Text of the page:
The survey of 342 county employees was conducted by unpaid graduate students. Union leaders helped provide access to workers. No union money supported the project.

The 2009 San Diego Report Card on Children and Families noted San Diego County has the lowest participation rate of needy children receiving food assistance of any large urban area in the nation. The report's key recommendation was to expand outreach and streamline and simplify the application process.

The SDSU/CPI study acknowledged the county has increased advertising for the program, resulting in a 97 percent increase in CalWorks and food stamp applications from 2001 to 2010. During that period, there's been only a 1 percent increase in staffing. Three out of four workers surveyed agreed the new business process has produced a decline in efficiency in handling applications.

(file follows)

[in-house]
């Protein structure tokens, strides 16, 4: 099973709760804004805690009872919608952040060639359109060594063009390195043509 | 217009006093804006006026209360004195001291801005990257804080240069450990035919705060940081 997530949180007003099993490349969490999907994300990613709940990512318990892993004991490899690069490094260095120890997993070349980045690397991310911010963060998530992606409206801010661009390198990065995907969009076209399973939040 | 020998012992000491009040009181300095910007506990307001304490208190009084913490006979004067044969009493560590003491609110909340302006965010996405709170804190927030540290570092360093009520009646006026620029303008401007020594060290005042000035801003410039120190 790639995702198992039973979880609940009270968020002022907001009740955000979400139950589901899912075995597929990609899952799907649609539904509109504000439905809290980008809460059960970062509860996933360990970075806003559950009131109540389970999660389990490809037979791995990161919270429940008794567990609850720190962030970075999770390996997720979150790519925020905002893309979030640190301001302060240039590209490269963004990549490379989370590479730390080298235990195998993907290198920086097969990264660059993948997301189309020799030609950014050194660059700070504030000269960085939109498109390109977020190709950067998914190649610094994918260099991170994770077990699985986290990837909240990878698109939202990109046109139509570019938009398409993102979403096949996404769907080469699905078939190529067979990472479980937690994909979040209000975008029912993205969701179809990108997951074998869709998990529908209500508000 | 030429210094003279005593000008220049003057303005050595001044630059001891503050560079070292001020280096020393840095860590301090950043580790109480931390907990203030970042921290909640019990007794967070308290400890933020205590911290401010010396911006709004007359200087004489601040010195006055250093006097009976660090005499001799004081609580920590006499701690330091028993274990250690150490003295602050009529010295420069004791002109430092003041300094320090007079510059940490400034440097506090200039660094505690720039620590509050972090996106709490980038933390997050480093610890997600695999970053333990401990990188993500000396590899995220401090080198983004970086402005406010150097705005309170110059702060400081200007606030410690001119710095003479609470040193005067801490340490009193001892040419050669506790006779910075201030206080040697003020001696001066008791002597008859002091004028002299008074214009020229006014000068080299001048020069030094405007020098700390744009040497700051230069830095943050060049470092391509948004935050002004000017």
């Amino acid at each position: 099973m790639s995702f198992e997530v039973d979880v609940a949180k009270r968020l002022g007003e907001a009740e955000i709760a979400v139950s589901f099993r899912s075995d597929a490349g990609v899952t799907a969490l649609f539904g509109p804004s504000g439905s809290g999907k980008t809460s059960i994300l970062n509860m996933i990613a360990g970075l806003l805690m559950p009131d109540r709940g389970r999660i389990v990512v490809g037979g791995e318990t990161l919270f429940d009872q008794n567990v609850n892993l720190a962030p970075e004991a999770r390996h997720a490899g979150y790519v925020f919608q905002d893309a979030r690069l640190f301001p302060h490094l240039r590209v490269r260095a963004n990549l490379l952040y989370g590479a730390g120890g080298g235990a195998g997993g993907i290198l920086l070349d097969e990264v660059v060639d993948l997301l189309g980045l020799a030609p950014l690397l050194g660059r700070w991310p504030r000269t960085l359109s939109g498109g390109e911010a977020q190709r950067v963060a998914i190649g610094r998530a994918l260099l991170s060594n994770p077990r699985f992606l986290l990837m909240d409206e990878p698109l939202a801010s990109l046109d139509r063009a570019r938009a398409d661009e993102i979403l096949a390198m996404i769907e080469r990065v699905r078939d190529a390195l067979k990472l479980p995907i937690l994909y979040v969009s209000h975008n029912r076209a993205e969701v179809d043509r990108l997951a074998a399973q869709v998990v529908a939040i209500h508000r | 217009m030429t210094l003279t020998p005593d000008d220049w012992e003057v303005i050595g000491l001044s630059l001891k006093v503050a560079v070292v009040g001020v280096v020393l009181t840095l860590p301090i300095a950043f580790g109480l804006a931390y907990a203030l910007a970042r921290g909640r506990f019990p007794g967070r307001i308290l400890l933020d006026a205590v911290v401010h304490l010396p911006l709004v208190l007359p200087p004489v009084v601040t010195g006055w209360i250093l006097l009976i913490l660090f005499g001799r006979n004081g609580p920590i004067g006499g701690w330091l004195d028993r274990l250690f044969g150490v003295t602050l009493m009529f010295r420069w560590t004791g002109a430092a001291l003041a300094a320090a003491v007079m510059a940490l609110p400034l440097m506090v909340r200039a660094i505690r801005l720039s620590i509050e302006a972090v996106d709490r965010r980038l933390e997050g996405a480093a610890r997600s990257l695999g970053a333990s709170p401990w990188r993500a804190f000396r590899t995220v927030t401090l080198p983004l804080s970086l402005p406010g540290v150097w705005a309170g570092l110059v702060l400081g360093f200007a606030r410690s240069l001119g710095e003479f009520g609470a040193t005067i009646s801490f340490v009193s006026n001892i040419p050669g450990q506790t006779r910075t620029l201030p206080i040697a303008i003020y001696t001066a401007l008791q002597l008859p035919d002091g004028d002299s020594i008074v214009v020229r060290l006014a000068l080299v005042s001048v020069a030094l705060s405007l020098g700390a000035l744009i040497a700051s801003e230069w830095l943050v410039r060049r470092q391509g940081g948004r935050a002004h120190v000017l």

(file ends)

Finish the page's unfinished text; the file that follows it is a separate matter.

Rather than addressing the report's recommendations, county officials chose to blame their employees, pointing out workers were involved in the design of the new system and participated in feedback through ongoing meetings, focus groups, and email.

If their websites are any indication, North County's supervisors are unconcerned about the work of the Family Service Centers. That's surprising, since the Health and Human Services Agency consumes the lion's share, 38 percent, of the county's budget.

Bill Horn can't find room for the agency in his list of 5th District priorities. "Pam's Priorities," for 3rd District Supervisor Pam Slater-Price, includes "animal welfare," but serving needy families doesn't make the list.

If it's fair to question labor-union self-interest in the SDSU/CPI study, it's also fair to question Bill Horn's self-interest in attacking the county's proposed general plan revision. Is he as worried about the property rights of his constituents as he is about the business interests of land developers, his most generous campaign contributors?